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Article Released Fri-12th-October-2018 03:01 GMT
Contact: Ngaroma Riley Institution: Tohoku University
 The tightest non-aminoglycoside ligand for the bacterial ribosomal RNA A-site

A research group at Tohoku University has made a significant discovery with positive implications for the development of bacteria-fighting drugs. The aminoacyl-tRNA site (A-site) of the 16S RNA decoding region in the bacterial ribosome looks promising for a new era of antibiotic drug development.

The tightest non-aminoglycoside ligand for the bacterial ribosomal RNA A-site
Chemical structure of ATMND-C2-NH2 and sequence of the bacterial (Escherichia coli) A-site-containing RNA model used in this study. It also shows the possible structure of the complex between ATMND-C2-NH2 (green color) and internal loop of A-site. Copyright:Seiichi Nishizawa.
Copyright : Seiichi Nishizawa
A research group at Tohoku University has made a significant discovery with positive implications for the development of bacteria-fighting drugs. The aminoacyl-tRNA site (A-site) of the 16S RNA decoding region in the bacterial ribosome looks promising for a new era of antibiotic drug development.

Traditional aminoglycoside antibiotics are problematic given their high toxicity and the potential for resistance development. The research at Tohoku University focused on bacterial A-site binding small ligands whose structures are distinct from the aminoglycoside family, which offer potential for the development of novel drugs that treat bacterial infections with a reduction in the problems associated with traditional antibiotics.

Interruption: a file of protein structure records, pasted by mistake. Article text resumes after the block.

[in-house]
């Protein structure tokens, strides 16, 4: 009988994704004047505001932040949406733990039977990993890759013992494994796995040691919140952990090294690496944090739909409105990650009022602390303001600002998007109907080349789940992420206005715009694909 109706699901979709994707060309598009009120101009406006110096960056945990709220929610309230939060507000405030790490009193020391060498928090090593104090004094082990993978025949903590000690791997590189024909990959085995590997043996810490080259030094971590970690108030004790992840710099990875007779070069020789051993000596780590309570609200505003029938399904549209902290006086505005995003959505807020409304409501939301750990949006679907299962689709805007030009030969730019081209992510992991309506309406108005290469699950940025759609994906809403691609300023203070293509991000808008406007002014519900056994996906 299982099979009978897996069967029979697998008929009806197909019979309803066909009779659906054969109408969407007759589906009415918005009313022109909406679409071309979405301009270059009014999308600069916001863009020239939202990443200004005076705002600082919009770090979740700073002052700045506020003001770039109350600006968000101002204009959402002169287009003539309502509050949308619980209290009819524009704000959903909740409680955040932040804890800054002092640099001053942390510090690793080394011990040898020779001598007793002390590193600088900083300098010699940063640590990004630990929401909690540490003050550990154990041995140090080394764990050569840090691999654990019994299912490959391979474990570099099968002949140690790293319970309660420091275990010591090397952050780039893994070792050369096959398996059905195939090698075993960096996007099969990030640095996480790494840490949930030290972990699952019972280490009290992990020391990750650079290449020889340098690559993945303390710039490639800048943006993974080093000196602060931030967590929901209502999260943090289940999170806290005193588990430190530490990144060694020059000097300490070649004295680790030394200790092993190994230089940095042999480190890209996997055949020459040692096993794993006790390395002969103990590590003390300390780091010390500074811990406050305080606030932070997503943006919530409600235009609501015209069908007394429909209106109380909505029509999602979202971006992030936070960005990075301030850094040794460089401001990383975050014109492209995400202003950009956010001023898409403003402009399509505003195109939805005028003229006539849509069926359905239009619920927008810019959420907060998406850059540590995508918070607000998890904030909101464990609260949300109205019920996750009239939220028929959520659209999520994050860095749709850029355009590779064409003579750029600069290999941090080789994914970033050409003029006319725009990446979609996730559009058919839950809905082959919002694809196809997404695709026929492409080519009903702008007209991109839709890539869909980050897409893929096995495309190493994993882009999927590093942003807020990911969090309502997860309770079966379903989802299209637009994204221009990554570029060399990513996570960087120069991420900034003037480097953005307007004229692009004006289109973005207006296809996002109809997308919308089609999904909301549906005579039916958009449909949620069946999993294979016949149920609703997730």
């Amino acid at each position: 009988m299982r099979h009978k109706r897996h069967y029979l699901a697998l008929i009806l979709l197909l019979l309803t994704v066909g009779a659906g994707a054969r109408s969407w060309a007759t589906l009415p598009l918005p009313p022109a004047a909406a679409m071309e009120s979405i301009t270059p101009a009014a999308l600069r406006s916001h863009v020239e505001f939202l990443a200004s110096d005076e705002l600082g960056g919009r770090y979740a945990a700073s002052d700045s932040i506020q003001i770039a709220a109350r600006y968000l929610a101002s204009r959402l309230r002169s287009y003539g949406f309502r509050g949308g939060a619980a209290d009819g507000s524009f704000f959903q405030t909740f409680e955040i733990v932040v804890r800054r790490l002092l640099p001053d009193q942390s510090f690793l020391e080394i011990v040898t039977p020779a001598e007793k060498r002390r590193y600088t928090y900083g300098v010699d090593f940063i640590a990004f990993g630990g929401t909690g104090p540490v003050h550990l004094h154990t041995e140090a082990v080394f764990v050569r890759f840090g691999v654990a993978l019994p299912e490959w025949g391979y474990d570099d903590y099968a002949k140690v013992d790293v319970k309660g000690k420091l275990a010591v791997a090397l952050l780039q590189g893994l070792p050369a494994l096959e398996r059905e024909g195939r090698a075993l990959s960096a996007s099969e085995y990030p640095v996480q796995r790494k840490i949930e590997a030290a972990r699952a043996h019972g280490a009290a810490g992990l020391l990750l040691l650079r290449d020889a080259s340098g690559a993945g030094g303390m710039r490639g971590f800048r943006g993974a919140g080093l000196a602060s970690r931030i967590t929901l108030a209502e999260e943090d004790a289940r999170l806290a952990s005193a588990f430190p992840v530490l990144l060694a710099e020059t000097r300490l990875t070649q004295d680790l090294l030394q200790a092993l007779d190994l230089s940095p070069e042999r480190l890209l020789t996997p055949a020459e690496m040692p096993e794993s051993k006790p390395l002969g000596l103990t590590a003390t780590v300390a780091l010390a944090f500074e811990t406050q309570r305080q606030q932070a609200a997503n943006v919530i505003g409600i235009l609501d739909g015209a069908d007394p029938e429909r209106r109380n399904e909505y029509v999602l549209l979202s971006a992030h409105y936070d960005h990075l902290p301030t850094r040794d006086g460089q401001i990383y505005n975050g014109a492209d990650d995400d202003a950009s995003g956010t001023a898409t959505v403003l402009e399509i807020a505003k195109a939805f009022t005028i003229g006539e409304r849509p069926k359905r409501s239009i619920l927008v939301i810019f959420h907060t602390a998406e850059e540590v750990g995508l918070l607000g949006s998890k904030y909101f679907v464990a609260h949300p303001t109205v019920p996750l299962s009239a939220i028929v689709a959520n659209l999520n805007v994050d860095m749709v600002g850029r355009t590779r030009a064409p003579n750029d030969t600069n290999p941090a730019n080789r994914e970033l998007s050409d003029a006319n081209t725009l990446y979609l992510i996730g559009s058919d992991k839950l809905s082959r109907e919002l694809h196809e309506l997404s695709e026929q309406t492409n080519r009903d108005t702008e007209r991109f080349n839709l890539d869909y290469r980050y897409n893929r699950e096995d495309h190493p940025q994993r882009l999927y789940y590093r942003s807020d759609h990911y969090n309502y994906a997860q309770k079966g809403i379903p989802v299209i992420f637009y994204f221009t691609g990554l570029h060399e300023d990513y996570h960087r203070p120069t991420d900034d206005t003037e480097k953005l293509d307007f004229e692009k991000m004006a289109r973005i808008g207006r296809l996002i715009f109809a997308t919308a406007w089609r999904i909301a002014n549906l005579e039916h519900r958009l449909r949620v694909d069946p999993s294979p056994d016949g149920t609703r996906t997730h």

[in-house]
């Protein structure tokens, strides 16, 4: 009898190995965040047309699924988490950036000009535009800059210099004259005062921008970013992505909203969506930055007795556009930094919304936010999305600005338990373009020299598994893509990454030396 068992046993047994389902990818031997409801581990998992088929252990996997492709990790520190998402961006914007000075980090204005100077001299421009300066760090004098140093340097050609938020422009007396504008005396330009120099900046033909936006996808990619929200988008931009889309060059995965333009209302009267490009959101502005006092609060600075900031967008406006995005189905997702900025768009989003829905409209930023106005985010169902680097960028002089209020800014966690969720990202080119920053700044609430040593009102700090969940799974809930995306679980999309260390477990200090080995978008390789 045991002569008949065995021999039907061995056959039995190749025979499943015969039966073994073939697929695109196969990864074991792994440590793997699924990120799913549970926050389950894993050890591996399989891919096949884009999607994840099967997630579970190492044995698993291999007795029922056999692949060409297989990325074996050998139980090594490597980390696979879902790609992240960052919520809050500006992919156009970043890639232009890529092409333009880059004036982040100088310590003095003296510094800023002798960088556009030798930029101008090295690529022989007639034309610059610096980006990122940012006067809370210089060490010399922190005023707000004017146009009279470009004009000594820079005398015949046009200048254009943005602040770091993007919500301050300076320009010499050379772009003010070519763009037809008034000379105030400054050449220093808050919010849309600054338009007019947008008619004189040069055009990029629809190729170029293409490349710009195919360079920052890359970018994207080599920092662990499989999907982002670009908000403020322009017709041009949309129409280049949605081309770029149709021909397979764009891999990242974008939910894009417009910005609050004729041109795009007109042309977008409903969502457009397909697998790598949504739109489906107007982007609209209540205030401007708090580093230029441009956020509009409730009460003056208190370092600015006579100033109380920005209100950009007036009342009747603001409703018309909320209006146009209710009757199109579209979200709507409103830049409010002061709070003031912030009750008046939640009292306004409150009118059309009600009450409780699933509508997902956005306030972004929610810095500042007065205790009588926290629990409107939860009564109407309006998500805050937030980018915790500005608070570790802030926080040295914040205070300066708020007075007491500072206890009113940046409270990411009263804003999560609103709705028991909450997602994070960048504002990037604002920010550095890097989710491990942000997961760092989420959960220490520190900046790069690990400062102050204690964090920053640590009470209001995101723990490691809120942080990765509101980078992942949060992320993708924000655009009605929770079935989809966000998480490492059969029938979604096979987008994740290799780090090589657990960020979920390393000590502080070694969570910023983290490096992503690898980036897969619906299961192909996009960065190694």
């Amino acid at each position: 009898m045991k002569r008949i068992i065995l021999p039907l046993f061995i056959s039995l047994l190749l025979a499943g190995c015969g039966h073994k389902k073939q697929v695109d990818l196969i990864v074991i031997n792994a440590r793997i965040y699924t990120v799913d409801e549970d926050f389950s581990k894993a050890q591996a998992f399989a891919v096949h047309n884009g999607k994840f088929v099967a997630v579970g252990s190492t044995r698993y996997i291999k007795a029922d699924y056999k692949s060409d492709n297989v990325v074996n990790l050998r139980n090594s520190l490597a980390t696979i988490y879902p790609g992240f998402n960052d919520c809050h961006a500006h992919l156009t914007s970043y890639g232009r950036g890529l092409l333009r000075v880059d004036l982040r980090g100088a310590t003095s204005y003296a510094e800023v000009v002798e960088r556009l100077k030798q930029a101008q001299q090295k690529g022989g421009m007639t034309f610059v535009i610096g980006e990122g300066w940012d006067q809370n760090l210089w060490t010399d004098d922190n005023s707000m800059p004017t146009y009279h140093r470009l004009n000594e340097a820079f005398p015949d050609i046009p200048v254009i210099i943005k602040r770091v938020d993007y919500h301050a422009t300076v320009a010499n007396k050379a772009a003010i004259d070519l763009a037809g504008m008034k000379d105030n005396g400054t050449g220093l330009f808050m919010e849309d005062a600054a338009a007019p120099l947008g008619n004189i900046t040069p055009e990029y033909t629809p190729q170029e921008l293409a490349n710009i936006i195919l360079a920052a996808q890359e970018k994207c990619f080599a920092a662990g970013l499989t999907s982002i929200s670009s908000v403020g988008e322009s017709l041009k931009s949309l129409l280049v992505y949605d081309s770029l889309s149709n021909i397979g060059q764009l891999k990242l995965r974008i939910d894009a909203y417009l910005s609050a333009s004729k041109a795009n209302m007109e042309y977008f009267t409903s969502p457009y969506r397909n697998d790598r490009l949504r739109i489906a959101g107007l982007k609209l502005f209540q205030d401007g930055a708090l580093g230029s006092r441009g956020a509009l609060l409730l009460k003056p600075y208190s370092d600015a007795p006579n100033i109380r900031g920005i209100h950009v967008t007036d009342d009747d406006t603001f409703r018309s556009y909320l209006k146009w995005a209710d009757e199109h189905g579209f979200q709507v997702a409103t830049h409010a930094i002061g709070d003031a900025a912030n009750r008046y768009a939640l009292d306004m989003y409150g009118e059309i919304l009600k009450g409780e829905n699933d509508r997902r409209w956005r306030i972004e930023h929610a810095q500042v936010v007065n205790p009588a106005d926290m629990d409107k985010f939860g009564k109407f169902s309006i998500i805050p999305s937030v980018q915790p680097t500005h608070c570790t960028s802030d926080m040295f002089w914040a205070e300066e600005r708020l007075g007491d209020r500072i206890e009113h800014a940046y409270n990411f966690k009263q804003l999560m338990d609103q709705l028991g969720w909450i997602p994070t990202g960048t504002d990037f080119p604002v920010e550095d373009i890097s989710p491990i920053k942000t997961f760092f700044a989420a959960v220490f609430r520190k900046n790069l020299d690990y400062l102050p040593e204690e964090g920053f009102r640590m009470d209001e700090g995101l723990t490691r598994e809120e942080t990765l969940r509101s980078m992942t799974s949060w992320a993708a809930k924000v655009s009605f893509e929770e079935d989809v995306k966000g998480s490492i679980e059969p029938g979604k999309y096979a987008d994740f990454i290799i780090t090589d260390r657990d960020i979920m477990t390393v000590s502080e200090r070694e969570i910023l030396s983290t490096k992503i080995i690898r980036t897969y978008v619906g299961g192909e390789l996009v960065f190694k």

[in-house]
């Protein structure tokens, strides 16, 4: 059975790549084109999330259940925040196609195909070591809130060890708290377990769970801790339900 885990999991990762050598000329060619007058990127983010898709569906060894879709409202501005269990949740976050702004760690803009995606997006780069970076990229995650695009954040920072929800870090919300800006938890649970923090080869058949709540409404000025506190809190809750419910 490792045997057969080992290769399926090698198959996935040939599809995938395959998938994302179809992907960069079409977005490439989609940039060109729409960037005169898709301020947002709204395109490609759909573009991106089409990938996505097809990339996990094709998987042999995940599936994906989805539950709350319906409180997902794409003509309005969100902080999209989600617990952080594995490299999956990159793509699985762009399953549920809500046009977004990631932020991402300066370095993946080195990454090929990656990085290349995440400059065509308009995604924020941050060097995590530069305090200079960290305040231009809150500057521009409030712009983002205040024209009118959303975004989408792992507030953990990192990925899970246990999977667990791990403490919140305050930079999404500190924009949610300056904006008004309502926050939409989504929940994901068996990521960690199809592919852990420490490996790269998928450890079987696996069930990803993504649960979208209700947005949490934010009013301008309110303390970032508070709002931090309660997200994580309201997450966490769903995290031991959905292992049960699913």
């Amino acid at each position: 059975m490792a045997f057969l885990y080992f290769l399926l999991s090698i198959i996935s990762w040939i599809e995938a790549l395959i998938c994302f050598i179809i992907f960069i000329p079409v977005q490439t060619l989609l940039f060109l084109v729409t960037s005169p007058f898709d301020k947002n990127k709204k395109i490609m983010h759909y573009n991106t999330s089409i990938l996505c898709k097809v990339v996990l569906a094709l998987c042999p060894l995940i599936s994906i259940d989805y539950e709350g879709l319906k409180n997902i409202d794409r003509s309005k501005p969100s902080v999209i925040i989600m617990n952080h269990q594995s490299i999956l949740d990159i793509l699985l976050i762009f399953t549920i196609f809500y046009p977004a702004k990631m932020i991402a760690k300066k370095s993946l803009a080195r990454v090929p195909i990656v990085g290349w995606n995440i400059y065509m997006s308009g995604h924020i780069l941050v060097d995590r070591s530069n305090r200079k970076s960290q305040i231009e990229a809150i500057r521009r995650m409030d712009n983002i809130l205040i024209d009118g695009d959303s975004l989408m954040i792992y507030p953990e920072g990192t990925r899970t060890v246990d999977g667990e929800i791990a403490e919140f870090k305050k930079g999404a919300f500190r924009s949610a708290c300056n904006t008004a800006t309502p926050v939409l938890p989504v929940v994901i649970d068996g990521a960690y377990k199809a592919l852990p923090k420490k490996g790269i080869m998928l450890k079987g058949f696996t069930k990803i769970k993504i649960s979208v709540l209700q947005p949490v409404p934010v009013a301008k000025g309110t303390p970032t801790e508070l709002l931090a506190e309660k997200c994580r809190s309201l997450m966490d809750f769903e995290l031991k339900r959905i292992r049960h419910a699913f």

The research group led by Dr. Seiichi Nishizawa and Dr. Yusuke Sato (Department of Chemistry, Graduate School of Science) has reported a novel small ligand, ATMND-C2-NH2 that has the tightest binding affinity for the bacterial A-site among the non-aminoglycoside ligands.

ATMND-C2-NH2 shows a significant fluorescent quenching response upon selective binding to the internal loop of the bacterial (Escherichia coli) A-site-containing model RNA.
ATMND-C2-NH2 has also proven useful as an indicator for assessing ligand/A-site interactions.

The results obtained by the research group offer a rational basis for the generation of novel A-site binding ligands with a view toward novel antibiotics with less toxicity and minimum resistance development.

Associated links

Journal information

Chemistry-An European Journal

Funding information

Grant-in-Aid for Scientific Research (B) (No. 16H04159) and Challenging Exploratory Research (No. 17K19133) from Japan Society for the Promotion of Science (JSPS)

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